Date of Award


Degree Type


Degree Name

Doctor of Philosophy (PhD)



First Advisor

Michelle Brattain

Second Advisor

Jeffrey Young

Third Advisor

Marni Davis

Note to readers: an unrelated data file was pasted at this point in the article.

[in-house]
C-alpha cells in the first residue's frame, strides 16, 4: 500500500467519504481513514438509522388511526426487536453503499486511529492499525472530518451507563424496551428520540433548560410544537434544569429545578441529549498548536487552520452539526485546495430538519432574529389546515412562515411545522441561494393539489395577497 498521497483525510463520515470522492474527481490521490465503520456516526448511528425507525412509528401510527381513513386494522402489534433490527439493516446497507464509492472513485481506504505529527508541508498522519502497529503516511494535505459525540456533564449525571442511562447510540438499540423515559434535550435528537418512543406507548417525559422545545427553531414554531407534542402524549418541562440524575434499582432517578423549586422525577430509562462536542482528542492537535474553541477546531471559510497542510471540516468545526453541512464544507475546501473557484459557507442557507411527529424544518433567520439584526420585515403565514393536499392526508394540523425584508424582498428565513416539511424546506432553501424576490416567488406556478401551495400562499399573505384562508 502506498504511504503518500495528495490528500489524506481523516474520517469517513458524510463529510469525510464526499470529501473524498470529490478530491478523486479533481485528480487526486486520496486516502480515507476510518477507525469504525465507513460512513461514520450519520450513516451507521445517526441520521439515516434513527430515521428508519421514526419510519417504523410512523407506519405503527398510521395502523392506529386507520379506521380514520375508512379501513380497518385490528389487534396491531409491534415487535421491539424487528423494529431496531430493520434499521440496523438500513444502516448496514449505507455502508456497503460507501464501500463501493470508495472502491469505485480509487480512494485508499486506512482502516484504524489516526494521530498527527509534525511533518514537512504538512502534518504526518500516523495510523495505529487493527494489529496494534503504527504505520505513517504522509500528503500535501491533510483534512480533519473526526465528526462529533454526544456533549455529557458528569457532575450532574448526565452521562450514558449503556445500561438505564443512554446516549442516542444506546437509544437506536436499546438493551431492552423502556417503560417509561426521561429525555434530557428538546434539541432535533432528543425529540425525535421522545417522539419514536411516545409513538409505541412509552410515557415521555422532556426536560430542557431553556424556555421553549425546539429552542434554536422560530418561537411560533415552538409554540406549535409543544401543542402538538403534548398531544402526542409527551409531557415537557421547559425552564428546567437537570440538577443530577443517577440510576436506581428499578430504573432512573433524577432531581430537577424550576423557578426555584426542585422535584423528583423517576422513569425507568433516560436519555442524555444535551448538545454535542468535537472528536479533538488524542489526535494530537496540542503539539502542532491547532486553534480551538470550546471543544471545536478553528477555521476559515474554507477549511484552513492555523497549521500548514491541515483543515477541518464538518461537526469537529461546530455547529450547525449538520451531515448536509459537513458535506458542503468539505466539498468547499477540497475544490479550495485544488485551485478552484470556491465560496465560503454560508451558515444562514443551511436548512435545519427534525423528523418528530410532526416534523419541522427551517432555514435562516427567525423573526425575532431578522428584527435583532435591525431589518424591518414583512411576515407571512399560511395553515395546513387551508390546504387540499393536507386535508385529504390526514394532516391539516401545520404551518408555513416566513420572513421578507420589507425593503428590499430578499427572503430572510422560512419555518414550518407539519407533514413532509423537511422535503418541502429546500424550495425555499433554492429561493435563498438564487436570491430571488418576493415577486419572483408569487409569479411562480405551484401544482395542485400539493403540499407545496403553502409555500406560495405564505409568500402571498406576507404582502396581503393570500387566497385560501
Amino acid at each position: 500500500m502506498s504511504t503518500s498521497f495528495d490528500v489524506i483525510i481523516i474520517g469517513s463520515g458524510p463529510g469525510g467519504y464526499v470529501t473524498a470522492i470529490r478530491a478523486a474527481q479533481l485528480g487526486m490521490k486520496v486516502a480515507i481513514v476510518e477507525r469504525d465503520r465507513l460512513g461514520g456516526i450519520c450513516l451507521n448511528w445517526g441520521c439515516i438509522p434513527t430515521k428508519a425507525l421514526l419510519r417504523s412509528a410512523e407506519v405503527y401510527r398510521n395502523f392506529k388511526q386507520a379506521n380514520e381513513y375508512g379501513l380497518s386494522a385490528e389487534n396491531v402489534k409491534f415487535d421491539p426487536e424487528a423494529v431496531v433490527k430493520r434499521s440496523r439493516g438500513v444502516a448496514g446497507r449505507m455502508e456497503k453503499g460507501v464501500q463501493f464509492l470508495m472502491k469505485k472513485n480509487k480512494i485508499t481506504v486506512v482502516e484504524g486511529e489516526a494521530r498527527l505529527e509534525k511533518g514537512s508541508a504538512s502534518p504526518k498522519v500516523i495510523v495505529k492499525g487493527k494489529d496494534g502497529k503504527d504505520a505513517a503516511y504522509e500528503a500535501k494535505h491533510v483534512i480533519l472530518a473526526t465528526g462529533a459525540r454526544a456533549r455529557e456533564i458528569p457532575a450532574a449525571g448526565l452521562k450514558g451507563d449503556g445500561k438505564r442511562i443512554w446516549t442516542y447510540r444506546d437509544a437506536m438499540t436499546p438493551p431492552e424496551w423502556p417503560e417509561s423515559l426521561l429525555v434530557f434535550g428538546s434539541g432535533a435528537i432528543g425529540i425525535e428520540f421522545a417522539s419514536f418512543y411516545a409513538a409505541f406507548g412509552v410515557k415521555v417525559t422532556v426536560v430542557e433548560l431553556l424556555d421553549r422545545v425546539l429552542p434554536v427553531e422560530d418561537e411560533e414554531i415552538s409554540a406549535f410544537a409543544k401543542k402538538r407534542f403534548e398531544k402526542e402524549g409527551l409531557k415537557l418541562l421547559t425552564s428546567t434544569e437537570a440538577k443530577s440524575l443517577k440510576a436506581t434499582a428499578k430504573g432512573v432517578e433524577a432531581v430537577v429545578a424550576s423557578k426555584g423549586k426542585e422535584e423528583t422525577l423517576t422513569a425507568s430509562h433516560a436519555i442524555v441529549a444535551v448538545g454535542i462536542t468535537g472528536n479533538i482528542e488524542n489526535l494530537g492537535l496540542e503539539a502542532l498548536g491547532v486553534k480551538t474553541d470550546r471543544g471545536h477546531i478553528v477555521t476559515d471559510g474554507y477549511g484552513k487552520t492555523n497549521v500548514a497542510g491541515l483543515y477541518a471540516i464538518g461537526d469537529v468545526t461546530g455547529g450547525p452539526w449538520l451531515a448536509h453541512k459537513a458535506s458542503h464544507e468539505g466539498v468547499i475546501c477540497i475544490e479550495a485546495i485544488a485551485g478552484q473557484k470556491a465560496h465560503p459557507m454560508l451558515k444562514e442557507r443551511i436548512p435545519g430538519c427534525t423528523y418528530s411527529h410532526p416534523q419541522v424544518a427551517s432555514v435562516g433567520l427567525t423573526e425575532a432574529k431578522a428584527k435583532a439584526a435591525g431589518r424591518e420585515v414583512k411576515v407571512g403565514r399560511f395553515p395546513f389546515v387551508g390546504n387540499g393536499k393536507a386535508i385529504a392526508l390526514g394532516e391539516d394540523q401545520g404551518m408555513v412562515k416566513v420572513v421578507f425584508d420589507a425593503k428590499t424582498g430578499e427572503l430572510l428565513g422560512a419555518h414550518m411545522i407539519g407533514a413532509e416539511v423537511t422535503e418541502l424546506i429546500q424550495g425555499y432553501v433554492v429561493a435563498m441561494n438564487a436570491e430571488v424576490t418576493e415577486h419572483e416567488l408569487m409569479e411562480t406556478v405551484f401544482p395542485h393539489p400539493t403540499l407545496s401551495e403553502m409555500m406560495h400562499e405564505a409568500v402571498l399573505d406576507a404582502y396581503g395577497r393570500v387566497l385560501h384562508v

This dissertation argues that in the years 1950 to 1984, ballroom dance studios in Atlanta were spaces where participants forged identities. Atlanta is used as a case study to interrogate how ballroom dance studios functioned, and to demonstrate the lived experience of those who worked in the industry. Mirroring the rise of consumerism, and conspicuous consumption, in post-World War II United States, ballroom dance studios in the fifties through eighties saw themselves as, first and foremost, business entities. Ballroom studios were spaces where wealthy clients could reinforce their elite status in society, by spending large amounts of money on dancing, and receiving personal attention from qualified instructors, and personnel. Simultaneously, clients and teachers forged close personal bonds which created a welcoming environment that encouraged clients to spend more time, and money, in the studio. The familyness that developed within studios created a client/teacher relationship that was intimate, but based on a monetary exchange. The familial relationships cultivated within the studio setting were not limited to teacher-client relationships, but also grew between teachers within the studio. Using the words of teachers in Atlanta who taught in the period under investigation, this project shines a spotlight on a group of individuals who have been a presence in the economy, and society, but have remained under-examined by academics. Contrary to the image of men being dominant on the dance floor, the experience of Atlanta teachers shows that women were powerful actors in the business, and that women ironically taught men how to be masculine on the dance floor. “Ballroom in the Big Peach” also reveals that, despite the dominance of white clients in ballroom studios in the twenty-first century, there were black ballroom studios in Atlanta in the 1950s and 1960s, and they appear to have functioned much like white studios, catering to black elites. They were also spaces where black women asserted their expertise and business knowledge. By 1984 the ballroom dance industry had become dominated by competitive dancing, leading to a renaming of the national body, and a change in focus of most studios to competitive dancing, rather than social dancing.


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